I belong to the Cape Town Community Exchange System, a local currency (or LETS). The system has been fascinating for me, as its caused to me to think about how our economic system works (or not). For someone who’s never had any formal economic training, the system allows me to examine the implications of various events on a smaller, less complex scale.
Briefly, the system works as follows:
- A member joins, and starts with a zero balance.
- If a member spends, their balance is decreased, if they earn, their balance is increased. Members can be economically active without any access to money, a key benefit for poorer communities, where skills can be tapped and trading commence without the problem of banks not wanting to extend credit.
- The key point is that being in the negative is not punishable (there is no interest charged), while being in the positive is not rewarded (there is no interest earned). This discourages hoarding, and encourages spending.
- There is also no credt limit. A member can go as low as the community lets them. There is no central authority, and each member plays the role of ‘bank’.
The system is working very well in Cape Town. November was the most successful month, with a total of 96000 Talents (a Talent is roughly equivalent to a Rand) traded in November between 520 active members. I find the ‘money’ has an entirely different feel to it. I am happy to spend on things I would be reluctant to spend on in the Rand economy. I particularly enjoy spending on massages. Having not gone for one for a while, with a stressful time at work and my tai chi practice taking strain, my shoulders were extremely tense. Nothing a good shiatsu massage can’t cure. I felt like I’d been through a sausage machine afterwards, but also that a great weight had been lifted from my shoulders.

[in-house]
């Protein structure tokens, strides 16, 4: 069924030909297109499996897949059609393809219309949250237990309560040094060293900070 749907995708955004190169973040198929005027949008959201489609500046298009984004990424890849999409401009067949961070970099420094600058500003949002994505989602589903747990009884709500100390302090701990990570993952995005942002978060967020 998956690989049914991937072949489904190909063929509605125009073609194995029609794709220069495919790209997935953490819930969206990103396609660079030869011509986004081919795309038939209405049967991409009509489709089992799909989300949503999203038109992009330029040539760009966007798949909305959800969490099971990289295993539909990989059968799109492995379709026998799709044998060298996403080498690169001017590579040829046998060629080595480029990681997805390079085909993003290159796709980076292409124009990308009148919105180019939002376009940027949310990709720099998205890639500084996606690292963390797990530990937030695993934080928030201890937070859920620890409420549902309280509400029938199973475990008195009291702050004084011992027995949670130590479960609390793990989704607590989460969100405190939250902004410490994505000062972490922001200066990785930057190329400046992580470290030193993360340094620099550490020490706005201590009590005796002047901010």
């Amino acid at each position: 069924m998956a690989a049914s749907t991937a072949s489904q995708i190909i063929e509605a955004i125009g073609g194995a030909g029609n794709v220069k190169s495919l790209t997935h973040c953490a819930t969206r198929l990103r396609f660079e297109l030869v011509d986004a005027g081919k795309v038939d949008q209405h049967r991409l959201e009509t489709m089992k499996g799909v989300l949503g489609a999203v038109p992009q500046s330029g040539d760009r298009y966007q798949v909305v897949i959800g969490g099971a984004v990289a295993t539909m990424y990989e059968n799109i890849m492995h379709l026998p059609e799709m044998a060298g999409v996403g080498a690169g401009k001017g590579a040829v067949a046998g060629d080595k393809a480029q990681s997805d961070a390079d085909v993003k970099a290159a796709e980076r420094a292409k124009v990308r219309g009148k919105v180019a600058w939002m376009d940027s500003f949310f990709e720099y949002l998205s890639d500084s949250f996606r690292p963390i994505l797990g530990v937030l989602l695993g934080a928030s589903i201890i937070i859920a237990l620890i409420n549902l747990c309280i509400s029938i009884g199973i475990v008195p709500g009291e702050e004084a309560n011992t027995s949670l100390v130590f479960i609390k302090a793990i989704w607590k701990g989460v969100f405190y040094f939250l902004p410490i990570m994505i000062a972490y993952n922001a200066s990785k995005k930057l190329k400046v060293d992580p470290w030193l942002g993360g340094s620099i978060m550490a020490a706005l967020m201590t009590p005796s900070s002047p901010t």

Other things I’ve spent on (not all for myself personally!) include a stream for the back garden, vegetarian catering, some earthworms, dialup connectivity, repairs on my toaster, careers counselling, sushi, yoga lessons, plants, electrical repairs, painting of the deck and lots of food.
It’s also provided me with a great deal of fun in an unforseen way. Spending way too much time thinking about how the system works has turned out to be an enjoyable pastime. Monday afternoon was spent drinking Guinness chatting with a friend about credit limits and integrating the CES with the Rand economy.
There does tend to be an imbalance of offerings on the system – large numbers of healing arts and IT services, but that’s the nature of the audience it attracts currently. All trades are captured online with a browser, so the IT appeal is clear. The ubiquitousness of the healing offers is probaby more pshychological. Those who are attracted to ‘alternative’ medicine probably also are attracted to ‘alternative; economics.
The CES is also present in Jhb, the Garden Route, PE and others, although these are still a lot smaller. But feel free to try it out!